Hip dysplasia refers to the improper development or anomaly of the hip joint socket. A malposition may develop in addition, known as hip luxation or hip joint luxation in medical jargon. With a luxated hip, the femoral head is partially or entirely shifted relative to the hip joint socket, which means the head no longer engages properly in the socket.
With congenital hip dysplasia, the hip joint is not yet fully formed at birth. Girls are affected about six times more often than boys.
There are various possible causes of hip dysplasia – both internal and external factors can be involved.
An important external factor causing hip dysplasia in infants is a lack of space in the womb. If the femoral head shifts in the socket because of the child's restricted mobility and presses against the edge of the socket for a longer period of time, so that the socket becomes deformed, this can cause hip dysplasia with hip luxation. A lack of space can develop for the following reasons, among others:
- First-time pregnancy
- Breech position
- Low volume of amniotic fluid
- High blood pressure of the mother during the pregnancy
The typical symptoms of hip dysplasia and hip luxation, which may be minor or pronounced, are as follows:
- Instability of the hip joint
- Dislocation and re-setting of the femoral head
- Limited abduction of the affected hip joint
- Asymmetric folds on the back of the thighs
- Apparent shortening of the affected leg
Hip dysplasia and luxation usually occurs on one side (approx. 60%) but the symptoms may also occur on both sides. The first indication of hip dysplasia in newborns is an unstable hip joint, but this self-corrects in 80% of all cases. Hip luxation may result if pressure is applied to the femoral head from the outside (e.g when changing nappies with the hip joints extended).
If improper development is suspected following a physical examination of the infant, an ultrasound scan follows. This allows the doctor to evaluate whether the suspicion of hip dysplasia or hip luxation can be confirmed.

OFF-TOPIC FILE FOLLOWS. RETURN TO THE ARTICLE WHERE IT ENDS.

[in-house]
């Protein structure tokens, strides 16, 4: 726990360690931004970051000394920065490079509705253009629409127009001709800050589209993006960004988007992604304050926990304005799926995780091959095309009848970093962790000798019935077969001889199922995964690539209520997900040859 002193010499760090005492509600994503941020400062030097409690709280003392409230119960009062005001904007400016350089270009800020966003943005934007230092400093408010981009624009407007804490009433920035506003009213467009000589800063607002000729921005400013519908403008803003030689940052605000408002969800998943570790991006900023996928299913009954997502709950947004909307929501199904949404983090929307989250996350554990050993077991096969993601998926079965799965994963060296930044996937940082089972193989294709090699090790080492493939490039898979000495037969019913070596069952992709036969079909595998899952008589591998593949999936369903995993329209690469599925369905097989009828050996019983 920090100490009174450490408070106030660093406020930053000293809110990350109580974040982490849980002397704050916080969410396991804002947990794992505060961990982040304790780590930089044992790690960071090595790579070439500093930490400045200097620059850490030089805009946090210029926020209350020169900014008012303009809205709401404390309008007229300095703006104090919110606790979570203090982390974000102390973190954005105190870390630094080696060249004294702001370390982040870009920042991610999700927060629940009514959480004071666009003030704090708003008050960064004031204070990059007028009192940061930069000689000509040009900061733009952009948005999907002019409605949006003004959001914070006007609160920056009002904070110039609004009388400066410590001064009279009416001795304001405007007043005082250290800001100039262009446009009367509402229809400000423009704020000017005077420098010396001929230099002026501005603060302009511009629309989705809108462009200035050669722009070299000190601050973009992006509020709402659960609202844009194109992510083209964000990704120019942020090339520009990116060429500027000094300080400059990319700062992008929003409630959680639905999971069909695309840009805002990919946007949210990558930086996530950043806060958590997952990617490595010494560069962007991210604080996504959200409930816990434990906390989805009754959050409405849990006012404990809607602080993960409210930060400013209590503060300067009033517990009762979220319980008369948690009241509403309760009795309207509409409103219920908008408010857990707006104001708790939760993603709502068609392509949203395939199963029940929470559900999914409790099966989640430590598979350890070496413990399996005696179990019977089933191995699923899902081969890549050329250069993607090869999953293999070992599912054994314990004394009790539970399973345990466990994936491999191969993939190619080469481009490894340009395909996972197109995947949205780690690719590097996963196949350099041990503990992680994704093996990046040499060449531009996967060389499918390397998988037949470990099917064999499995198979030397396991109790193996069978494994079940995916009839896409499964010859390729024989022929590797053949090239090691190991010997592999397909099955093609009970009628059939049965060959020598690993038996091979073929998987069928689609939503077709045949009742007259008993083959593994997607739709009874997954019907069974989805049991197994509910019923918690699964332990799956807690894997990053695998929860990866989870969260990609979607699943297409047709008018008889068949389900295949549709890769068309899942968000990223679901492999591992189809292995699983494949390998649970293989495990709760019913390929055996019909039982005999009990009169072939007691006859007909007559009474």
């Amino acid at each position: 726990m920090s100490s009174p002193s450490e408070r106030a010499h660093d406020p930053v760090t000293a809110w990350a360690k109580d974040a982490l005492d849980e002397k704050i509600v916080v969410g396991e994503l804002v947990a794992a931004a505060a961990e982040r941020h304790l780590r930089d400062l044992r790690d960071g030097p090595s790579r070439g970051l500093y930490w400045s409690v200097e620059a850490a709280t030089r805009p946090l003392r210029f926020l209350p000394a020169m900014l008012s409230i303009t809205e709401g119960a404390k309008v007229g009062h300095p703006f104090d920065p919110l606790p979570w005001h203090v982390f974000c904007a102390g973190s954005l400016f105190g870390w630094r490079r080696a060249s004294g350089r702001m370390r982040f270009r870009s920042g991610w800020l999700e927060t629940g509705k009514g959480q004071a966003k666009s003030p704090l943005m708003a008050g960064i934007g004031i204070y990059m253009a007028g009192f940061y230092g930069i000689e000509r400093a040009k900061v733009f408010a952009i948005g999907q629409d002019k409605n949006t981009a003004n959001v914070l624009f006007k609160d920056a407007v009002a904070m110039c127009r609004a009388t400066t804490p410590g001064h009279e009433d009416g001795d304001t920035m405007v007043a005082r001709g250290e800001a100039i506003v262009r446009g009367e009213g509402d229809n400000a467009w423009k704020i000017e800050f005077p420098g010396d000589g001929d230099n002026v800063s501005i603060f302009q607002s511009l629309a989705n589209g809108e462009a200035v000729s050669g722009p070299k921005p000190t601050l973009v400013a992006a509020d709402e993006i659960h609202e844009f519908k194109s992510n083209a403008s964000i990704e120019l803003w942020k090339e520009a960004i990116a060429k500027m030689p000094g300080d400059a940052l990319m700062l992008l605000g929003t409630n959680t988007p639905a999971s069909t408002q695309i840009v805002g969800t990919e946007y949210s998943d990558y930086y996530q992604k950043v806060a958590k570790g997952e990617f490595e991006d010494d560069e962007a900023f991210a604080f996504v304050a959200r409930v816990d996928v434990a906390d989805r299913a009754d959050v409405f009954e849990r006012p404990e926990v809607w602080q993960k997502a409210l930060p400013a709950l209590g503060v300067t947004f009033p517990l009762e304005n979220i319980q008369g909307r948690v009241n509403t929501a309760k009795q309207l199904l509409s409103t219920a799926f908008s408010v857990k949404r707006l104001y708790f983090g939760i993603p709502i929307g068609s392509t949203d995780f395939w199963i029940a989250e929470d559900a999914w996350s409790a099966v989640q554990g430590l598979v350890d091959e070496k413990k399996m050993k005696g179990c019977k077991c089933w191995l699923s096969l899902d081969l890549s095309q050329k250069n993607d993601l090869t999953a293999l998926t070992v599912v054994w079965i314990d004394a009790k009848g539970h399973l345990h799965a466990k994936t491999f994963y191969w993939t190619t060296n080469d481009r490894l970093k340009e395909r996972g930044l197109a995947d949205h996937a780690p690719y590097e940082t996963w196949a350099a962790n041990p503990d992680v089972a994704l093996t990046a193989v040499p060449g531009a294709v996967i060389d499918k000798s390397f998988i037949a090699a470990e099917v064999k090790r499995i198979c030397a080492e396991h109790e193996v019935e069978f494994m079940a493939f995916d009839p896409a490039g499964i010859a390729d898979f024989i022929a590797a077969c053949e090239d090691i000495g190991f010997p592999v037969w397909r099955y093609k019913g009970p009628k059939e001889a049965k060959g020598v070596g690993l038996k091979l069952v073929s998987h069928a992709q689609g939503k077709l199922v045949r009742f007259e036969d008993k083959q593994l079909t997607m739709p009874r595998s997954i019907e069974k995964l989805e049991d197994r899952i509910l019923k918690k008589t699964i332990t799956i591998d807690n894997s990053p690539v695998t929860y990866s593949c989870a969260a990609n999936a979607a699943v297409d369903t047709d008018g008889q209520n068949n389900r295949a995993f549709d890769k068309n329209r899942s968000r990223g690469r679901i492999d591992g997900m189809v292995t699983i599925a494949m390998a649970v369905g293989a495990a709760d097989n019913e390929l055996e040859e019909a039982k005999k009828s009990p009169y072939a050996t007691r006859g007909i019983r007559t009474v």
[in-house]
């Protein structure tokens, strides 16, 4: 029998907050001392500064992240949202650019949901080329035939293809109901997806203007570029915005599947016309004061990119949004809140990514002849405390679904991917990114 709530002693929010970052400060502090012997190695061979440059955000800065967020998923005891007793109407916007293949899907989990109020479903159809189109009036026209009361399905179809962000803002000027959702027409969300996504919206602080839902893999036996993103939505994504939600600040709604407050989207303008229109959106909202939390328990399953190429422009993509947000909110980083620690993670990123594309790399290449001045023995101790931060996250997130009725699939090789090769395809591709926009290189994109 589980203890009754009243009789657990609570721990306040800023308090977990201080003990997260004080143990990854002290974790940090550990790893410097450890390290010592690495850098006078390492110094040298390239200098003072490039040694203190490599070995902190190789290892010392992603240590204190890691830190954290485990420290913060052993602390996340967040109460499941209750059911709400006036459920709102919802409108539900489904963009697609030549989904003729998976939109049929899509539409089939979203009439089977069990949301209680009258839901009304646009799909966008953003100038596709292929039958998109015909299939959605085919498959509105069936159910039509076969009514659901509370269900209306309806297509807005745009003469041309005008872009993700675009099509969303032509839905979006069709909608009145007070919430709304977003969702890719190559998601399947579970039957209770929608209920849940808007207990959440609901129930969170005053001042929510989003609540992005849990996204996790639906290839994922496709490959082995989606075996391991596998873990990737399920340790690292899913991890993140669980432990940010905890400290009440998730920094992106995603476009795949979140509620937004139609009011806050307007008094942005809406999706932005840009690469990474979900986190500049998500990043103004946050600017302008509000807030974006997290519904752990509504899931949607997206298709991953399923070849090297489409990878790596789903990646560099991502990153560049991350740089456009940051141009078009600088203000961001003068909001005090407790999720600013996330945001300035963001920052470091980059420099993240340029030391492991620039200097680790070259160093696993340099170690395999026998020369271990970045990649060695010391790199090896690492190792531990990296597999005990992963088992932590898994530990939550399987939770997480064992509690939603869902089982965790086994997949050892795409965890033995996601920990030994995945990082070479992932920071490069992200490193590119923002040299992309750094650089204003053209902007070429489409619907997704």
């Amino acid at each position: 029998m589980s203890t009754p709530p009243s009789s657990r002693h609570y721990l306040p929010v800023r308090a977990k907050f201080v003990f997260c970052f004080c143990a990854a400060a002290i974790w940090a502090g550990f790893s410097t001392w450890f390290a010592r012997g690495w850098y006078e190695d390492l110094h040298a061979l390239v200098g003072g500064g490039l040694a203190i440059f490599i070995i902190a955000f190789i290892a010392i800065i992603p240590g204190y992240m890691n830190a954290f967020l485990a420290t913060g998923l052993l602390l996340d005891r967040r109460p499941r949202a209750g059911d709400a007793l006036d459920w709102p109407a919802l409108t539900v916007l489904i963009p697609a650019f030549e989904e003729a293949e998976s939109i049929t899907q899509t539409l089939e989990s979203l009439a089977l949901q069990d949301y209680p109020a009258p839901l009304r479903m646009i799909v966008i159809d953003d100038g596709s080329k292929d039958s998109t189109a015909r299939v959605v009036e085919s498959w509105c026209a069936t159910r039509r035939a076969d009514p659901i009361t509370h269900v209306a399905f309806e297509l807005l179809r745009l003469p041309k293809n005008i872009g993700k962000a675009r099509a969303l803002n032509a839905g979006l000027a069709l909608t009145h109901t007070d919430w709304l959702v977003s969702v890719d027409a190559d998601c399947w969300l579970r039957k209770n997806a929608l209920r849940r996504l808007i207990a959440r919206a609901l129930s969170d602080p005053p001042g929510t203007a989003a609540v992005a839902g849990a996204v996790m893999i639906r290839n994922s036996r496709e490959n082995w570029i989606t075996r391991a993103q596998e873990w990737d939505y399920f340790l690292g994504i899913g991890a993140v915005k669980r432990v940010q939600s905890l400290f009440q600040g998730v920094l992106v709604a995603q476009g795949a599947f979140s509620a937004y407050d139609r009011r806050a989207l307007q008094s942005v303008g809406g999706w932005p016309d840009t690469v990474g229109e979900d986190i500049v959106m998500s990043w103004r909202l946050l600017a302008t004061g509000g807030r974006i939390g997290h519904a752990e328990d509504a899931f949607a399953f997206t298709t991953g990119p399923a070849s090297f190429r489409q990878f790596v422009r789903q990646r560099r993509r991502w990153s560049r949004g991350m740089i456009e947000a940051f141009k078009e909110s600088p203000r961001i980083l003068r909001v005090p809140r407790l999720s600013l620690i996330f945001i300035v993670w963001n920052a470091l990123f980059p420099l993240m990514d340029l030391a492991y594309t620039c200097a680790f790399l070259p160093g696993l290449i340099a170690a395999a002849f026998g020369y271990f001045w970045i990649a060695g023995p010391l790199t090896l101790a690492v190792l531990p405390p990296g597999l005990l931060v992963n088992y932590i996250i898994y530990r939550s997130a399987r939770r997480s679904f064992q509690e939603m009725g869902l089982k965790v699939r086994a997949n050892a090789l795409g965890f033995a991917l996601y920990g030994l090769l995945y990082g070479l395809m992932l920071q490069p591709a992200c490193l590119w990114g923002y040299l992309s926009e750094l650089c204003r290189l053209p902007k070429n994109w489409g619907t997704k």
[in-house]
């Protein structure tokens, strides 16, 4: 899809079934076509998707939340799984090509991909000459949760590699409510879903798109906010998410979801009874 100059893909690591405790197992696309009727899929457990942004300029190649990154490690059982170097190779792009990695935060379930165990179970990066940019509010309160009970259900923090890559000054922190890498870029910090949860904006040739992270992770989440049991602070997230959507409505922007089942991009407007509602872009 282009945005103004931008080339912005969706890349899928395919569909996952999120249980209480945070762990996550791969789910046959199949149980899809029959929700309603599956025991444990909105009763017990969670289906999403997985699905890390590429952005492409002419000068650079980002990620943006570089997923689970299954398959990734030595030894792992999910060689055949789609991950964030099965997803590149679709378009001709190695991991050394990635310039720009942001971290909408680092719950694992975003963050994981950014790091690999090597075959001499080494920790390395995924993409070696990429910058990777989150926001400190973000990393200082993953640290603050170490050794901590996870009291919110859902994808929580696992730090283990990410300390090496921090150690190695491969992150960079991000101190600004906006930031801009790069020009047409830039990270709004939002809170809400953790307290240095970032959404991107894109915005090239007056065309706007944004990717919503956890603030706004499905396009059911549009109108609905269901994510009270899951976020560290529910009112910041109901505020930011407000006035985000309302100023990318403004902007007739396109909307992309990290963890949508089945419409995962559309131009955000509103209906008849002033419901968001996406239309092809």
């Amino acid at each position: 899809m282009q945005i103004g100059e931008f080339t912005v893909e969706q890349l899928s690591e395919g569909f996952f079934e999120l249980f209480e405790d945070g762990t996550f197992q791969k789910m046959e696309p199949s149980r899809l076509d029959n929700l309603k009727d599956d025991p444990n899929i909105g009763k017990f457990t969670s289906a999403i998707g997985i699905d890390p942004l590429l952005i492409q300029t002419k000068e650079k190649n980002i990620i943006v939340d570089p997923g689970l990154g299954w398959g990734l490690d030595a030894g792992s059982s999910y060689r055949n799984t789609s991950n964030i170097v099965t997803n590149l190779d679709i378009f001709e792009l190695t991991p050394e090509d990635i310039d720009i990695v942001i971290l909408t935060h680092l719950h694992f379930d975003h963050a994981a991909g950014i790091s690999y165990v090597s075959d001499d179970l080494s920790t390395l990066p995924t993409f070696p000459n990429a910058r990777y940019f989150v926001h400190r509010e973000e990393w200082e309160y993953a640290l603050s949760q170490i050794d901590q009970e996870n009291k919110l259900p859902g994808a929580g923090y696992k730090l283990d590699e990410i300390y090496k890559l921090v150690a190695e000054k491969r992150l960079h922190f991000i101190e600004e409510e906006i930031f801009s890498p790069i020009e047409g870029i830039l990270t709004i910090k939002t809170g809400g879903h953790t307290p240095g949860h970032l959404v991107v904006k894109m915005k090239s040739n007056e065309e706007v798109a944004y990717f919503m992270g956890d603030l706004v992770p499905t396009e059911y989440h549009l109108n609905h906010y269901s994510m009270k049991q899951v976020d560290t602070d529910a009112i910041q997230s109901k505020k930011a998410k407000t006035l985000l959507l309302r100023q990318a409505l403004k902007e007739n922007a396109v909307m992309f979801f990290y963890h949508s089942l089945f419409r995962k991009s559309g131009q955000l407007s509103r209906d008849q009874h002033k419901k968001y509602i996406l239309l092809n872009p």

X-rays are only taken if treatment is necessary. In order to exclude the possibility of joint degradation (femoral head necropsy), final X-rays are taken after treatment.
Therapy depends on how severe the symptoms are, and on the age of the child at the time of the diagnosis. However, the following generally applies: The younger the affected individual, the more successful the treatment of hip dysplasia and hip luxation.
Often no therapy at all is required in the early stage, since hip dysplasia frequently self-corrects within the first two months. You can promote the spontaneous healing of hip dysplasia by putting the baby's nappy on in a way that keeps the hip flexed, carrying the baby in a sling and consistently avoiding premature extension of the hip.
If hip dysplasia remains beyond the second to fourth week of life however, a spreading harness is suitable for therapy. Your doctor decides whether additional muscle relaxation exercises and physiotherapy are required. In case of hip dysplasia with hip luxation, the femoral head has to be repositioned in the socket. This can be achieved with the help of orthoses. Subsequently it is necessary to ensure that the femoral head does not dislocate from the socket again. This is also accomplished with the help of orthoses.
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